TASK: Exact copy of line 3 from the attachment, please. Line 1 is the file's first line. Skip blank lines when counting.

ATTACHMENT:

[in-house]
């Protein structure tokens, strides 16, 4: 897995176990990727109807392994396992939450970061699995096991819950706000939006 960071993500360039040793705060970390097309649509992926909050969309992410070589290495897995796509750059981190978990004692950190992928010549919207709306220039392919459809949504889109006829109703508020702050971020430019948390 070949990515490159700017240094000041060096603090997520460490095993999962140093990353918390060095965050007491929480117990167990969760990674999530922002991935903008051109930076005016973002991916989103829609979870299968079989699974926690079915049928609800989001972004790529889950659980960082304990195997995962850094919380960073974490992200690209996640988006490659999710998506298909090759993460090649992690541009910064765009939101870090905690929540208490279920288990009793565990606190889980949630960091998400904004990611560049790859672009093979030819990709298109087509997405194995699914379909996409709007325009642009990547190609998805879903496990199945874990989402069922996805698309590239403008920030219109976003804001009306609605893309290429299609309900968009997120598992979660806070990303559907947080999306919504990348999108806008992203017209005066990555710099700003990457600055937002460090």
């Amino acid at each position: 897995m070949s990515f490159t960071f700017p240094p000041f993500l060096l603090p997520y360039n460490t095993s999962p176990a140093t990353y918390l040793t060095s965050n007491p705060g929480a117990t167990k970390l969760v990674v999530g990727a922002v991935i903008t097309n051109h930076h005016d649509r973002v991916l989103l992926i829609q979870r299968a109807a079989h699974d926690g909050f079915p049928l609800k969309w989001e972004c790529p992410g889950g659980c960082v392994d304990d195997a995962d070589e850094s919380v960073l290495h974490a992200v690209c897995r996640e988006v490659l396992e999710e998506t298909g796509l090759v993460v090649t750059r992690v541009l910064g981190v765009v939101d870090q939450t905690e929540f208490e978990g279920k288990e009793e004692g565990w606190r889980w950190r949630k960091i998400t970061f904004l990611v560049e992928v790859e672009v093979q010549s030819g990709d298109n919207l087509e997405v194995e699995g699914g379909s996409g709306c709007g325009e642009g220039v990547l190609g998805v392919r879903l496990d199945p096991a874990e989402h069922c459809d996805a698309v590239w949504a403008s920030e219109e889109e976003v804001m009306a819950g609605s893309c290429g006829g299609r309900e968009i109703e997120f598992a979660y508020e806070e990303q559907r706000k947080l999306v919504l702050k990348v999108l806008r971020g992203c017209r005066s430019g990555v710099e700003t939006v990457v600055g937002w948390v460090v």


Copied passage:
């Amino acid at each position: 897995m070949s990515f490159t960071f700017p240094p000041f993500l060096l603090p997520y360039n460490t095993s999962p176990a140093t990353y918390l040793t060095s965050n007491p705060g929480a117990t167990k970390l969760v990674v999530g990727a922002v991935i903008t097309n051109h930076h005016d649509r973002v991916l989103l992926i829609q979870r299968a109807a079989h699974d926690g909050f079915p049928l609800k969309w989001e972004c790529p992410g889950g659980c960082v392994d304990d195997a995962d070589e850094s919380v960073l290495h974490a992200v690209c897995r996640e988006v490659l396992e999710e998506t298909g796509l090759v993460v090649t750059r992690v541009l910064g981190v765009v939101d870090q939450t905690e929540f208490e978990g279920k288990e009793e004692g565990w606190r889980w950190r949630k960091i998400t970061f904004l990611v560049e992928v790859e672009v093979q010549s030819g990709d298109n919207l087509e997405v194995e699995g699914g379909s996409g709306c709007g325009e642009g220039v990547l190609g998805v392919r879903l496990d199945p096991a874990e989402h069922c459809d996805a698309v590239w949504a403008s920030e219109e889109e976003v804001m009306a819950g609605s893309c290429g006829g299609r309900e968009i109703e997120f598992a979660y508020e806070e990303q559907r706000k947080l999306v919504l702050k990348v999108l806008r971020g992203c017209r005066s430019g990555v710099e700003t939006v990457v600055g937002w948390v460090v």